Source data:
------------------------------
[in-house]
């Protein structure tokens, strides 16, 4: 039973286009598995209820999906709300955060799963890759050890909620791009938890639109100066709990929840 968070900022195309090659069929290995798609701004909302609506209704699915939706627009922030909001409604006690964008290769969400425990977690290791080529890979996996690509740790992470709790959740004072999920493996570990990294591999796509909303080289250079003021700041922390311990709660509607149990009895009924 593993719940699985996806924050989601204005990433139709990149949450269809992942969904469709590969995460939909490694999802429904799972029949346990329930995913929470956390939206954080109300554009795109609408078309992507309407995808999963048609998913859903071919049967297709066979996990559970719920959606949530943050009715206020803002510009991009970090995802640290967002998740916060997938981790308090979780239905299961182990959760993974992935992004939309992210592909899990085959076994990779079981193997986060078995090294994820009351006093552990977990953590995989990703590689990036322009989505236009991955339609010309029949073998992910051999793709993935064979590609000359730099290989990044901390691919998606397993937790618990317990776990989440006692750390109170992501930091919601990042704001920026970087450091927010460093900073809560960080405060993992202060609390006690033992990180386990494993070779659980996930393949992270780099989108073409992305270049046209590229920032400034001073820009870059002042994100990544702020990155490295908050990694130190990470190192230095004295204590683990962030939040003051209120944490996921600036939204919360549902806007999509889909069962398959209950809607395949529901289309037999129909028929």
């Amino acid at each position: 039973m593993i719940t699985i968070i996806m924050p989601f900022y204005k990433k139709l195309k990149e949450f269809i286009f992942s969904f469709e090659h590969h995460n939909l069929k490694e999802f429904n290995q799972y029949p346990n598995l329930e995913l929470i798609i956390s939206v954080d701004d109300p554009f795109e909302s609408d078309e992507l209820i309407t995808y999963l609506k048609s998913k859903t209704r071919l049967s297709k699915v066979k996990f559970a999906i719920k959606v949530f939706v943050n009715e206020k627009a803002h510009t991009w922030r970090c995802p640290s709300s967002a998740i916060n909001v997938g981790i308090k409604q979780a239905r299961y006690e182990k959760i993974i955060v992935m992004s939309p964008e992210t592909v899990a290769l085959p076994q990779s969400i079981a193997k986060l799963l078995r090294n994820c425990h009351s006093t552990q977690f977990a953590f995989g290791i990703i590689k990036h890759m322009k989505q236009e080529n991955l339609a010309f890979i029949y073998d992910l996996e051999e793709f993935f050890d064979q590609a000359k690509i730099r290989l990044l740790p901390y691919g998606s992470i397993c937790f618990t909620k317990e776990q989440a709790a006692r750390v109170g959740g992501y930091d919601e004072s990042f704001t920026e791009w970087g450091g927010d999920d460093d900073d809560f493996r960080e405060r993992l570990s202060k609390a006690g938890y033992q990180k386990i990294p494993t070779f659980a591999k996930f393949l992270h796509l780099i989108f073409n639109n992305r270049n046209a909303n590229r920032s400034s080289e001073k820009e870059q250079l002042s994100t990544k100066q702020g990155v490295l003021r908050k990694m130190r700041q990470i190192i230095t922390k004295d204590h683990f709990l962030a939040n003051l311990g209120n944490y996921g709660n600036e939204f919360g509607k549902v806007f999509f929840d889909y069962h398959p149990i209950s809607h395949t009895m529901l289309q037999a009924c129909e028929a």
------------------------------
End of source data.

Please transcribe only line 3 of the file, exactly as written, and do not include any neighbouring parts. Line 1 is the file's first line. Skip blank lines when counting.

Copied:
């Amino acid at each position: 039973m593993i719940t699985i968070i996806m924050p989601f900022y204005k990433k139709l195309k990149e949450f269809i286009f992942s969904f469709e090659h590969h995460n939909l069929k490694e999802f429904n290995q799972y029949p346990n598995l329930e995913l929470i798609i956390s939206v954080d701004d109300p554009f795109e909302s609408d078309e992507l209820i309407t995808y999963l609506k048609s998913k859903t209704r071919l049967s297709k699915v066979k996990f559970a999906i719920k959606v949530f939706v943050n009715e206020k627009a803002h510009t991009w922030r970090c995802p640290s709300s967002a998740i916060n909001v997938g981790i308090k409604q979780a239905r299961y006690e182990k959760i993974i955060v992935m992004s939309p964008e992210t592909v899990a290769l085959p076994q990779s969400i079981a193997k986060l799963l078995r090294n994820c425990h009351s006093t552990q977690f977990a953590f995989g290791i990703i590689k990036h890759m322009k989505q236009e080529n991955l339609a010309f890979i029949y073998d992910l996996e051999e793709f993935f050890d064979q590609a000359k690509i730099r290989l990044l740790p901390y691919g998606s992470i397993c937790f618990t909620k317990e776990q989440a709790a006692r750390v109170g959740g992501y930091d919601e004072s990042f704001t920026e791009w970087g450091g927010d999920d460093d900073d809560f493996r960080e405060r993992l570990s202060k609390a006690g938890y033992q990180k386990i990294p494993t070779f659980a591999k996930f393949l992270h796509l780099i989108f073409n639109n992305r270049n046209a909303n590229r920032s400034s080289e001073k820009e870059q250079l002042s994100t990544k100066q702020g990155v490295l003021r908050k990694m130190r700041q990470i190192i230095t922390k004295d204590h683990f709990l962030a939040n003051l311990g209120n944490y996921g709660n600036e939204f919360g509607k549902v806007f999509f929840d889909y069962h398959p149990i209950s809607h395949t009895m529901l289309q037999a009924c129909e028929a």